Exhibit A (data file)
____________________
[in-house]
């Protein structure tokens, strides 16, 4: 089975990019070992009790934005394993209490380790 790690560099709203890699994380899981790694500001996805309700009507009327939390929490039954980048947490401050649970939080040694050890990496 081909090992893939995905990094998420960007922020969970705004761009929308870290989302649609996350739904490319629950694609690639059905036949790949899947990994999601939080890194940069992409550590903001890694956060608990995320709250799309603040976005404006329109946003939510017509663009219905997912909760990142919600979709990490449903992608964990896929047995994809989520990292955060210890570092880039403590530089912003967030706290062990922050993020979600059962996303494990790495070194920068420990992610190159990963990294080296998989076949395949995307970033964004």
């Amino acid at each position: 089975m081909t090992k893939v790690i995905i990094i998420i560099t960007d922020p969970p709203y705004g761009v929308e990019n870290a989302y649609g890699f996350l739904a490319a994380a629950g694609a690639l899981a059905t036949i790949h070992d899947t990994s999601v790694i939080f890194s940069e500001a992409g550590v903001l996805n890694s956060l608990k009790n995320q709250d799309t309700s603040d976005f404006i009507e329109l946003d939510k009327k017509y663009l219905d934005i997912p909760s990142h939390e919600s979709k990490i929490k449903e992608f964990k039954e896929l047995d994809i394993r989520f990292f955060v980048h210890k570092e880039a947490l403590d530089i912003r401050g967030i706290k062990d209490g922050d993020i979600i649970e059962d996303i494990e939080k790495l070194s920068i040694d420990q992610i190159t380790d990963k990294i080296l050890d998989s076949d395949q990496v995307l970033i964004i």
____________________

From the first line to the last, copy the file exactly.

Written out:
[in-house]
């Protein structure tokens, strides 16, 4: 089975990019070992009790934005394993209490380790 790690560099709203890699994380899981790694500001996805309700009507009327939390929490039954980048947490401050649970939080040694050890990496 081909090992893939995905990094998420960007922020969970705004761009929308870290989302649609996350739904490319629950694609690639059905036949790949899947990994999601939080890194940069992409550590903001890694956060608990995320709250799309603040976005404006329109946003939510017509663009219905997912909760990142919600979709990490449903992608964990896929047995994809989520990292955060210890570092880039403590530089912003967030706290062990922050993020979600059962996303494990790495070194920068420990992610190159990963990294080296998989076949395949995307970033964004």
């Amino acid at each position: 089975m081909t090992k893939v790690i995905i990094i998420i560099t960007d922020p969970p709203y705004g761009v929308e990019n870290a989302y649609g890699f996350l739904a490319a994380a629950g694609a690639l899981a059905t036949i790949h070992d899947t990994s999601v790694i939080f890194s940069e500001a992409g550590v903001l996805n890694s956060l608990k009790n995320q709250d799309t309700s603040d976005f404006i009507e329109l946003d939510k009327k017509y663009l219905d934005i997912p909760s990142h939390e919600s979709k990490i929490k449903e992608f964990k039954e896929l047995d994809i394993r989520f990292f955060v980048h210890k570092e880039a947490l403590d530089i912003r401050g967030i706290k062990d209490g922050d993020i979600i649970e059962d996303i494990e939080k790495l070194s920068i040694d420990q992610i190159t380790d990963k990294i080296l050890d998989s076949d395949q990496v995307l970033i964004i």